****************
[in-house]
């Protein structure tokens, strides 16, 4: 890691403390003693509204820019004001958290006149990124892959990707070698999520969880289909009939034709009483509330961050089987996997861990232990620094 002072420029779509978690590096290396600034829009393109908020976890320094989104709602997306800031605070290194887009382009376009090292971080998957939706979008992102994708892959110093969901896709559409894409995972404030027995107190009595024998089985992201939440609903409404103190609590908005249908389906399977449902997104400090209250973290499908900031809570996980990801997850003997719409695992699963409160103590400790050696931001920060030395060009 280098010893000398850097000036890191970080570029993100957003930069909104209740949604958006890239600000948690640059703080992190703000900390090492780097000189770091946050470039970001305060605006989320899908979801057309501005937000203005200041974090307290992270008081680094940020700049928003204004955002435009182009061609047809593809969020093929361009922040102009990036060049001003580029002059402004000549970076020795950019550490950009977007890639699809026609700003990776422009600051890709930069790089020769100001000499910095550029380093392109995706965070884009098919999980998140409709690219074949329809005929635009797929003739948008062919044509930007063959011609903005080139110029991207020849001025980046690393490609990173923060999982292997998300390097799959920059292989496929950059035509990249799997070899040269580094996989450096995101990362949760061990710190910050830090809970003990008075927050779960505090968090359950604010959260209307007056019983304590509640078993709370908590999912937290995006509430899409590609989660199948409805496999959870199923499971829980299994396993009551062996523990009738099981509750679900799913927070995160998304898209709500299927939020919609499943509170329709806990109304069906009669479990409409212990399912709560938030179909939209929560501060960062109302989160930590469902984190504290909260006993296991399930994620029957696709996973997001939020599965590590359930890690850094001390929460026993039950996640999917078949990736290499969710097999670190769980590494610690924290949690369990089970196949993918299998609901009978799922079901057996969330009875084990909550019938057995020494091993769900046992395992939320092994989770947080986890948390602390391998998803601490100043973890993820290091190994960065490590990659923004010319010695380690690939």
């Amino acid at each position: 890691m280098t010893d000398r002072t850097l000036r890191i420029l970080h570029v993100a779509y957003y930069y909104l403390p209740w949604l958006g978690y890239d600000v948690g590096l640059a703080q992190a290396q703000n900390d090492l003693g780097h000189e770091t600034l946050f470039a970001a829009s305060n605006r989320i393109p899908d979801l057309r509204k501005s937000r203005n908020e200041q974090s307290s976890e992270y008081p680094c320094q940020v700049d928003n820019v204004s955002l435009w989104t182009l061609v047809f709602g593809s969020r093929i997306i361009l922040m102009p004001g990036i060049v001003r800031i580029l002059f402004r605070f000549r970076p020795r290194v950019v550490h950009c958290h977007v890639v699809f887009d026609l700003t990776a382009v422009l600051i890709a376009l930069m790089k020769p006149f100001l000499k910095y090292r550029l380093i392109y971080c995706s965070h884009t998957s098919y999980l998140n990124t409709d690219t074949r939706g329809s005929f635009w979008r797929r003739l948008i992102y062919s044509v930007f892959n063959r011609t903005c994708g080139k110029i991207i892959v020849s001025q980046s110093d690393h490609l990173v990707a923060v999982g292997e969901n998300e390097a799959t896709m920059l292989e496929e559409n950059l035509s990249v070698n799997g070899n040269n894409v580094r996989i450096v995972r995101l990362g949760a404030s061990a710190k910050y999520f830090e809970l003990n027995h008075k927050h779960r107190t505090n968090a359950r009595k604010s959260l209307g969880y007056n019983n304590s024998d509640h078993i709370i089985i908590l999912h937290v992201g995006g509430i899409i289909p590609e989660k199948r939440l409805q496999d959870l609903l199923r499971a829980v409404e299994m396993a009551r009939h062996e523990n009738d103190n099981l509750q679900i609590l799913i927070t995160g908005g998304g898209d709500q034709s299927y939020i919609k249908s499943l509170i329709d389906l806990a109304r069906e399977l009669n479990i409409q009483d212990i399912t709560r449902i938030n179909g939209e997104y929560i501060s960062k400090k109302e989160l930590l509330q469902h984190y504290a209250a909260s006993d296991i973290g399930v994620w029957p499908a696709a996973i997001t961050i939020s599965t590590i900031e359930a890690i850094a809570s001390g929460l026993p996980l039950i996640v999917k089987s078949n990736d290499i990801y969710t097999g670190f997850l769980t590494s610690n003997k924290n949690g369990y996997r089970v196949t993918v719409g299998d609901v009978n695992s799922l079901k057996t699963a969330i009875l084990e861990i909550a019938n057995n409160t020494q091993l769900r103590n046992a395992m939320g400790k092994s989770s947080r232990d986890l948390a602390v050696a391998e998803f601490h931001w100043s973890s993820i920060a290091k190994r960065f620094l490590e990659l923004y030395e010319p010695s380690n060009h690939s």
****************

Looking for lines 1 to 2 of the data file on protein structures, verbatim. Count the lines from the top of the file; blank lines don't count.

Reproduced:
[in-house]
């Protein structure tokens, strides 16, 4: 890691403390003693509204820019004001958290006149990124892959990707070698999520969880289909009939034709009483509330961050089987996997861990232990620094 002072420029779509978690590096290396600034829009393109908020976890320094989104709602997306800031605070290194887009382009376009090292971080998957939706979008992102994708892959110093969901896709559409894409995972404030027995107190009595024998089985992201939440609903409404103190609590908005249908389906399977449902997104400090209250973290499908900031809570996980990801997850003997719409695992699963409160103590400790050696931001920060030395060009 280098010893000398850097000036890191970080570029993100957003930069909104209740949604958006890239600000948690640059703080992190703000900390090492780097000189770091946050470039970001305060605006989320899908979801057309501005937000203005200041974090307290992270008081680094940020700049928003204004955002435009182009061609047809593809969020093929361009922040102009990036060049001003580029002059402004000549970076020795950019550490950009977007890639699809026609700003990776422009600051890709930069790089020769100001000499910095550029380093392109995706965070884009098919999980998140409709690219074949329809005929635009797929003739948008062919044509930007063959011609903005080139110029991207020849001025980046690393490609990173923060999982292997998300390097799959920059292989496929950059035509990249799997070899040269580094996989450096995101990362949760061990710190910050830090809970003990008075927050779960505090968090359950604010959260209307007056019983304590509640078993709370908590999912937290995006509430899409590609989660199948409805496999959870199923499971829980299994396993009551062996523990009738099981509750679900799913927070995160998304898209709500299927939020919609499943509170329709806990109304069906009669479990409409212990399912709560938030179909939209929560501060960062109302989160930590469902984190504290909260006993296991399930994620029957696709996973997001939020599965590590359930890690850094001390929460026993039950996640999917078949990736290499969710097999670190769980590494610690924290949690369990089970196949993918299998609901009978799922079901057996969330009875084990909550019938057995020494091993769900046992395992939320092994989770947080986890948390602390391998998803601490100043973890993820290091190994960065490590990659923004010319010695380690690939």